Bright Tribe Trust abandons failing school with ‘increasing financial deficit’

Bright Tribe Trust has backed out of a failing school in Northumberland that it was supposed to convert into an academy over a year ago.

It continues the trust’s record of struggling to take over new schools despite receiving almost £1 million of government funding to aid them.

Bright Tribe has recently had success in converting Grindon Hall School in Sunderland, which became ‘inadequate’ in November 2014, and in June this year took over Haltwhistle Community Campus in Northumberland.

But now the trust has withdrawn from Haydon Bridge High School and blamed the decision on the “significant and increasing financial deficit” at the school and a decline in pupil numbers.

The controversial trust was lined up to sponsor the school in Hexham in 2015, after the school was rated ‘inadequate’ and placed in special measures by Ofsted in December 2014.

A monitoring visit carried out in June 2016 said the school was “on track” to become an academy in September that year and “effective action” was being taken to bring it out of special measures.

In September 2016, Bright Tribe appointed an executive principal and a substantive head teacher for the school, but did not convert it to an academy.

At the most recent monitoring inspection in March 2017, Ofsted reported: “Leaders and managers are not taking effective action towards the removal of special measures.

“The school’s plans to become an academy have been delayed. Currently, the school is aiming to become an academy by September 2017.”

The report referred to Bright Tribe as Haydon’s Bridge’s sponsor, but a spokesperson for the trust insists it was never more than a “potential sponsor”.

A trust spokesperson said: “Bright Tribe has announced that it will no longer be continuing as the potential sponsor of Haydon Bridge High School in the North East. The school has not yet converted to academy status.”

She added that “progress relating to the transfer of the school has been hindered by the school’s significant and increasing financial deficit”, and said the “steady decline” in pupils over the past five years has had “an insurmountable impact on the school’s long-term viability”.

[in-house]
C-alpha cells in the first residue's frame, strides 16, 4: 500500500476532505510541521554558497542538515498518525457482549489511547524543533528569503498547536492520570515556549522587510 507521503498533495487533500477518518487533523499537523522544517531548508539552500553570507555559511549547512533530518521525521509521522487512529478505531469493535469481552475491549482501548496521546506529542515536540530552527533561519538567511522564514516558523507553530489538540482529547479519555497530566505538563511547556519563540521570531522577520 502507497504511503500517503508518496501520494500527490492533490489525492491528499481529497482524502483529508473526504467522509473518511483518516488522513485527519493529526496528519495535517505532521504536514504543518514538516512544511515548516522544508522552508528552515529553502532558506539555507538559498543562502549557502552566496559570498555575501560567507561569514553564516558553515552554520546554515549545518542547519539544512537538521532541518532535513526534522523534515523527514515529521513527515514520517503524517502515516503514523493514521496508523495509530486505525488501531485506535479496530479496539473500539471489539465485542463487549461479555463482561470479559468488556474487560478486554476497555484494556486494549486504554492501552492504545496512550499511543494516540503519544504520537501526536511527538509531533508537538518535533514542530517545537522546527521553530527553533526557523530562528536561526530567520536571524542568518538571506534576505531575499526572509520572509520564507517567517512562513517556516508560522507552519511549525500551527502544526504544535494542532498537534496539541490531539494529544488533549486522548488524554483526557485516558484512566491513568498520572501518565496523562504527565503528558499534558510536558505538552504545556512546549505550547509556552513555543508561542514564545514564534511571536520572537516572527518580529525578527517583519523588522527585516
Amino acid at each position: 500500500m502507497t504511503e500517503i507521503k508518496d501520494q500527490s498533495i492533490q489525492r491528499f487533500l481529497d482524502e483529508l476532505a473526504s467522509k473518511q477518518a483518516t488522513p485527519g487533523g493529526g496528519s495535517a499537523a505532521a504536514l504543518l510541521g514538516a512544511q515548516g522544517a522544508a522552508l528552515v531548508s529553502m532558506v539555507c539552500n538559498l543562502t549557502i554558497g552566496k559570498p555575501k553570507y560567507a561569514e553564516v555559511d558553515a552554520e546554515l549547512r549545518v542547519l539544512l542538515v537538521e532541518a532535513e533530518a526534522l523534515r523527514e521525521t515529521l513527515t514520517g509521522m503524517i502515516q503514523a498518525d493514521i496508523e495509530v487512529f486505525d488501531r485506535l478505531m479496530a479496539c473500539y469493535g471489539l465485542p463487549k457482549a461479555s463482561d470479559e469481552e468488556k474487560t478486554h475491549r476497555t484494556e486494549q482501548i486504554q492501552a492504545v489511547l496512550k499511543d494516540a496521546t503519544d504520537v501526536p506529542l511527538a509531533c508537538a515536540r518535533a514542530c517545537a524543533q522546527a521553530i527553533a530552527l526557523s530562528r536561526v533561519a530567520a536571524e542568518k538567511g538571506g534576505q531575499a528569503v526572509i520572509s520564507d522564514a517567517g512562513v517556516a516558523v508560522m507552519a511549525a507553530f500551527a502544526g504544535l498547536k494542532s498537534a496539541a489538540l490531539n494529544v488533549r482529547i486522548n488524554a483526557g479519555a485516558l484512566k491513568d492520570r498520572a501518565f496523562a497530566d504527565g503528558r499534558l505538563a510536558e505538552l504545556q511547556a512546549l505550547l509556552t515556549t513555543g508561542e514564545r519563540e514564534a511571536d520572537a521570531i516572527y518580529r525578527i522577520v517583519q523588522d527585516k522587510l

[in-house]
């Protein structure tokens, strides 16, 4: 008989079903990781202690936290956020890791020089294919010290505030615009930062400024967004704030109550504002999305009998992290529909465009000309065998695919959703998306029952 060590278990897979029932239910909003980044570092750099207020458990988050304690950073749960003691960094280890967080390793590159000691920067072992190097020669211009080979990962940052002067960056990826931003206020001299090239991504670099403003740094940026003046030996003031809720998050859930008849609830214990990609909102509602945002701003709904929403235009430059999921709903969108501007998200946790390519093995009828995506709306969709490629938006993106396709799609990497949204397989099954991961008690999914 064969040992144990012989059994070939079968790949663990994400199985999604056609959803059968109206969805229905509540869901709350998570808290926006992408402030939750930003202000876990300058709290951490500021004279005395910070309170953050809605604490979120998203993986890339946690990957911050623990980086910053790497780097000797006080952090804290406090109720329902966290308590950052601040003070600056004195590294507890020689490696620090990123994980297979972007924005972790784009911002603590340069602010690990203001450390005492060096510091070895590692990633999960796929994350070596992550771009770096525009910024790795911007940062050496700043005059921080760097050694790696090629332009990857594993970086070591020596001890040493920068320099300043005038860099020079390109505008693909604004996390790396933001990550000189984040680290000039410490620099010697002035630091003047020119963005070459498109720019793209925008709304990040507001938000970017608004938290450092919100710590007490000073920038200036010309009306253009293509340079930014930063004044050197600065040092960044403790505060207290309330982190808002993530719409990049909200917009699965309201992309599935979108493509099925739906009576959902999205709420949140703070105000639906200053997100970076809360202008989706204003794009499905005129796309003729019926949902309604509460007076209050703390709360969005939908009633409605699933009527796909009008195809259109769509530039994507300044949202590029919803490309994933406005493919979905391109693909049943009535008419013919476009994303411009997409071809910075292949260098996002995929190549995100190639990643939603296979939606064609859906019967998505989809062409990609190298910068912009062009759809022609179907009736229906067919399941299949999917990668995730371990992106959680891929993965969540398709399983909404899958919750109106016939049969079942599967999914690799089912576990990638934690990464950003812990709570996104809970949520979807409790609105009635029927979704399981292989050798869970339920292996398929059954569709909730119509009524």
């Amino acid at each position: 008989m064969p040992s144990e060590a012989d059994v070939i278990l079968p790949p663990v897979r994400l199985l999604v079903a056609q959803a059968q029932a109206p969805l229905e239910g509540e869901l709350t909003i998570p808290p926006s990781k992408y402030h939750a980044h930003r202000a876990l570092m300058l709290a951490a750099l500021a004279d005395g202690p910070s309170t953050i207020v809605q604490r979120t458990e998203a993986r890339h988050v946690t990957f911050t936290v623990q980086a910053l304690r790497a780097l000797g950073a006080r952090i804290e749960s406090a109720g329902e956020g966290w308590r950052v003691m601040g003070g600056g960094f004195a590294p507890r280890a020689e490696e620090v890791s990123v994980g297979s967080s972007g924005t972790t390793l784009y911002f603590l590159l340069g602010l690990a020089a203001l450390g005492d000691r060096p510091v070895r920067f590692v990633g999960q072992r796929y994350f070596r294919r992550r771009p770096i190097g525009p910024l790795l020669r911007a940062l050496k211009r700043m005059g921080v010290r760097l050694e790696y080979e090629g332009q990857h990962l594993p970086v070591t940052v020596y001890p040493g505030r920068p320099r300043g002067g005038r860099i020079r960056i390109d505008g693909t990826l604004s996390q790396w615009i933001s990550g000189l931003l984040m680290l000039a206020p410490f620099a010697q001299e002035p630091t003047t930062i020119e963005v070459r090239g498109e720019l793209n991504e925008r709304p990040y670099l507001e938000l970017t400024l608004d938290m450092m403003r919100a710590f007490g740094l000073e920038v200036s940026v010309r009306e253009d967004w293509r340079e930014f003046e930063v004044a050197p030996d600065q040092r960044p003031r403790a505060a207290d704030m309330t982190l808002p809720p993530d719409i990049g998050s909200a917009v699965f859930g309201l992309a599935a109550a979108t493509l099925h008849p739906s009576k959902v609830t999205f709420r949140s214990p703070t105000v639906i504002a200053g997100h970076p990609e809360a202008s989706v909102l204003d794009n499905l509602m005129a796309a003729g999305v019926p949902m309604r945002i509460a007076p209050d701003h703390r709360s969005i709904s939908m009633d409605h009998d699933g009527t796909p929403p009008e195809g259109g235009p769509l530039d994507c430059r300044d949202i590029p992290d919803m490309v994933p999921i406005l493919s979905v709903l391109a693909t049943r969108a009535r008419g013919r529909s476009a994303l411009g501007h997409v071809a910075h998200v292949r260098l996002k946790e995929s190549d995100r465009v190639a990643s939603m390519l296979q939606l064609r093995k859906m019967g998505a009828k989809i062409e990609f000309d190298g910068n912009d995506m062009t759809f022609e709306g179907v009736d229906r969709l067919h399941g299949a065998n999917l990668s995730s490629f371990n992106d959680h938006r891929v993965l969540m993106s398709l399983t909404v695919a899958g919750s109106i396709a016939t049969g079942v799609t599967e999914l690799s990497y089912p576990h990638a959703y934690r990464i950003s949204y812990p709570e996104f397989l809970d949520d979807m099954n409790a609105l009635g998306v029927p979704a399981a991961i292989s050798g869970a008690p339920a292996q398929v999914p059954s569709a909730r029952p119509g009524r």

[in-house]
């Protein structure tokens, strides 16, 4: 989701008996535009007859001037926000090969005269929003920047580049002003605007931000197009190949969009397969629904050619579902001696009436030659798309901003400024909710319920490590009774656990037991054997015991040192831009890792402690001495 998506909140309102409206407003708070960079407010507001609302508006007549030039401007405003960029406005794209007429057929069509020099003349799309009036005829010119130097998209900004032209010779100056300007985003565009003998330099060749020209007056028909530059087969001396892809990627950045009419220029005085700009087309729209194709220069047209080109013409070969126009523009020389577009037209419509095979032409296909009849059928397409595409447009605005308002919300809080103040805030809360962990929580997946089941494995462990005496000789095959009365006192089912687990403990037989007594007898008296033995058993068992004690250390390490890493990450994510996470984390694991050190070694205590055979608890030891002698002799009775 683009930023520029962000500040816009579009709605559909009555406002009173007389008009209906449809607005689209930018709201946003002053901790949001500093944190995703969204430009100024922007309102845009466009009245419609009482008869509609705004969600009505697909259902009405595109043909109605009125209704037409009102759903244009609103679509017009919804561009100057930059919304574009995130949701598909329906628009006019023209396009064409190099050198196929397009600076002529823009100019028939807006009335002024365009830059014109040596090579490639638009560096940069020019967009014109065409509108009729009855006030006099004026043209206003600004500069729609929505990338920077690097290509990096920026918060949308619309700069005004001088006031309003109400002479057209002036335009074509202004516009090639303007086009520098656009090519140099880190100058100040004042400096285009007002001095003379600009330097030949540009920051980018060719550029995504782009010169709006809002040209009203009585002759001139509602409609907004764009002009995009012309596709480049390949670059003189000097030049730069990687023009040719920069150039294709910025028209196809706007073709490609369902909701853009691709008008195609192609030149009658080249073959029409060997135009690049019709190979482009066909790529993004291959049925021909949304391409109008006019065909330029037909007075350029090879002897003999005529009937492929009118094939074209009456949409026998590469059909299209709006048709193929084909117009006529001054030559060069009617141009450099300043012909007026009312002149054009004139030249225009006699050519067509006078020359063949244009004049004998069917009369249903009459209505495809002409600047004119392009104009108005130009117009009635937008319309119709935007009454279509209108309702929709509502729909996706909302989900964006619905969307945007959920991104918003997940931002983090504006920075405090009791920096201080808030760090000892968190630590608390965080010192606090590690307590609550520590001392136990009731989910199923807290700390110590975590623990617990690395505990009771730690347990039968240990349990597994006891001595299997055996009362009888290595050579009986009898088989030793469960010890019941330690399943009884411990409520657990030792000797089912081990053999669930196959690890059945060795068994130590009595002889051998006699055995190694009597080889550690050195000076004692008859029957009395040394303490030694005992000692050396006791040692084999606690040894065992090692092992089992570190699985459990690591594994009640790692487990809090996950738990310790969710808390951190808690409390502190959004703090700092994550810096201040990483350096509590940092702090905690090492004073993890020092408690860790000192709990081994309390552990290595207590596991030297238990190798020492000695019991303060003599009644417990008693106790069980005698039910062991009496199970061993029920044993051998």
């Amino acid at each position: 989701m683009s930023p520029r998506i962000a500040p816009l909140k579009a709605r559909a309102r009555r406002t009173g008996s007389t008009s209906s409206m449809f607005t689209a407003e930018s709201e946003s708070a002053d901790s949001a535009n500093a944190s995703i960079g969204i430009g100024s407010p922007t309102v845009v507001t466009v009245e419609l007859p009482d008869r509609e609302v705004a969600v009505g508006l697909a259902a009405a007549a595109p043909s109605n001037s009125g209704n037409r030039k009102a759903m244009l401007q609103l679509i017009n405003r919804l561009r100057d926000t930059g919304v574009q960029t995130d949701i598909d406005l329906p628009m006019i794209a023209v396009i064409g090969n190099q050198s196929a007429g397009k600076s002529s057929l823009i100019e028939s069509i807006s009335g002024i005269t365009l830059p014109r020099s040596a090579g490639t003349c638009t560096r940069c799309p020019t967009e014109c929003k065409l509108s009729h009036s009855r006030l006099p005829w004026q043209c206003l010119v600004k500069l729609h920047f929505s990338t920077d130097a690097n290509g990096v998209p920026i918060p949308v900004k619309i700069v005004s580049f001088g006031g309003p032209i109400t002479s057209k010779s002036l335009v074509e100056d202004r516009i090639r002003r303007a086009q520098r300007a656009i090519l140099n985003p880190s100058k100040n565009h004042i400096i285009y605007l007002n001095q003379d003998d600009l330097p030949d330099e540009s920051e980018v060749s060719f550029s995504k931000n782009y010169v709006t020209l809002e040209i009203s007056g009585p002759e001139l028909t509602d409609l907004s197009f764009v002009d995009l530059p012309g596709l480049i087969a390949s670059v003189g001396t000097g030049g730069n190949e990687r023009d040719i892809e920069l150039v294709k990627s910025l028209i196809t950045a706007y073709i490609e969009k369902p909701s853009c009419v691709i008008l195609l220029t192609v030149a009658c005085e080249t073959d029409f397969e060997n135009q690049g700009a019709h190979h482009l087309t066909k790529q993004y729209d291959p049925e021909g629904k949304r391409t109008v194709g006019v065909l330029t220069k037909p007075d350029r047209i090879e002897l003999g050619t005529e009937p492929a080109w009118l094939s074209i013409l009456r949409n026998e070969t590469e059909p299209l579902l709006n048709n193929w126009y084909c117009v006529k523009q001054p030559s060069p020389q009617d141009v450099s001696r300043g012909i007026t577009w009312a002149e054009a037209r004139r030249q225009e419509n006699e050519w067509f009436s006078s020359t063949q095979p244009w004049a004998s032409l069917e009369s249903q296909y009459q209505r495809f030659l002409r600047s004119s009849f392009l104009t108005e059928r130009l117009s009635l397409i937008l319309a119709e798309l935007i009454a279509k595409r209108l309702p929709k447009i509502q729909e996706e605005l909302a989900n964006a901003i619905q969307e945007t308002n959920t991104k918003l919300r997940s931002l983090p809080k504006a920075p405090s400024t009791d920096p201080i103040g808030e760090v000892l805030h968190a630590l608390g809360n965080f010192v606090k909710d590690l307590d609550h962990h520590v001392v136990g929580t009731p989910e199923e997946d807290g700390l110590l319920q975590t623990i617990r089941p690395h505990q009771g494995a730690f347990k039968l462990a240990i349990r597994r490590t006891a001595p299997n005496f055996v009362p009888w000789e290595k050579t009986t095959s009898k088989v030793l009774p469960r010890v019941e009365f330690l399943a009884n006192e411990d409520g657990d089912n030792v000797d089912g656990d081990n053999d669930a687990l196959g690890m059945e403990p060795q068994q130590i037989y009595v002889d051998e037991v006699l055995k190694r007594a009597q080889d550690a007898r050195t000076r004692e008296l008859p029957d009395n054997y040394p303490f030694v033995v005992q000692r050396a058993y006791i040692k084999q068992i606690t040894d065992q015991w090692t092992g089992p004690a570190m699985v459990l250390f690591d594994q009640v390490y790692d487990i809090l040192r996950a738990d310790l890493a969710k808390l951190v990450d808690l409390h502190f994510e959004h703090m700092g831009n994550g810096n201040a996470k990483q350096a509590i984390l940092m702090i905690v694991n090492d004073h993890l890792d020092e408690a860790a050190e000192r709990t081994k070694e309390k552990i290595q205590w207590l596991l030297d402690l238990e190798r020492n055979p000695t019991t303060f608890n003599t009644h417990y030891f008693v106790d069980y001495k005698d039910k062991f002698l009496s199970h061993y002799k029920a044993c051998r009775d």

A spokesperson for Northumberland County Council said the local authority would now be “working closely” with the regional schools commissioner “to develop a solution following the withdrawal of Bright Tribe Trust as a sponsor of Haydon Bridge High School.”

She added the council was working with “all involved for the benefit of the children attending the school.”

In March, the council’s deputy chief executive told the Northumberland Chronicle they had been “directed to have no further involvement with the running of the school.”

Bright Tribe was given just under £1 million of government funding in 2016 to set up an academy hub in Northumberland but is yet to take over a single school in the region.

The trust is also currently facing calls to walk away from a troubled school in Cumbria from education select committee member Trudy Harrison MP, who has criticised the trust for “neglecting” the academy and was physically escorted off the premises during a visit on November 23.

Your thoughts

Leave a Reply to janee Cancel reply

Your email address will not be published.


  1. A school remains the responsibility of a local authority until conversion. It is unacceptable for a council to walk away from a school during the conversion process or, as it appears in this case, to be ‘directed’ to cease involvement. Who directed the council to back off? What authority did this unknown person or organisation have?
    It’s not the first time schools have been left in limbo because of delayed conversion. Hanson School, Bradford, has been in conversion limbo since 2011 (no, that isn’t a typo – the sorry saga is here Hanson was abandoned first by SPTA and then by WCAT who were both lined up to takeover the school. It’s now being supported by Gorse Academies Trust. According to GetInformationAboutSchools, Hanson is due to close at the end of December 2017 to become an academy. But who with?
    Bizarrely, SPTA (now renamed Delta) is taking over four of WCAT’s academies. This is the trust which was stripped of three of its academies, which was criticised by the Public Accounts Committee in 2014 for related party transactions and which received Ofsted criticisms in 2014 and 2016.

    • Janet: your post underlines the chaos in the world of academies, free schools and UTCs and how much money is being wasted on providing instability in governance. I’m not sure how you keep up with everything, I certainly can’t!! (and if I can’t, I’m not sure that the DfE can)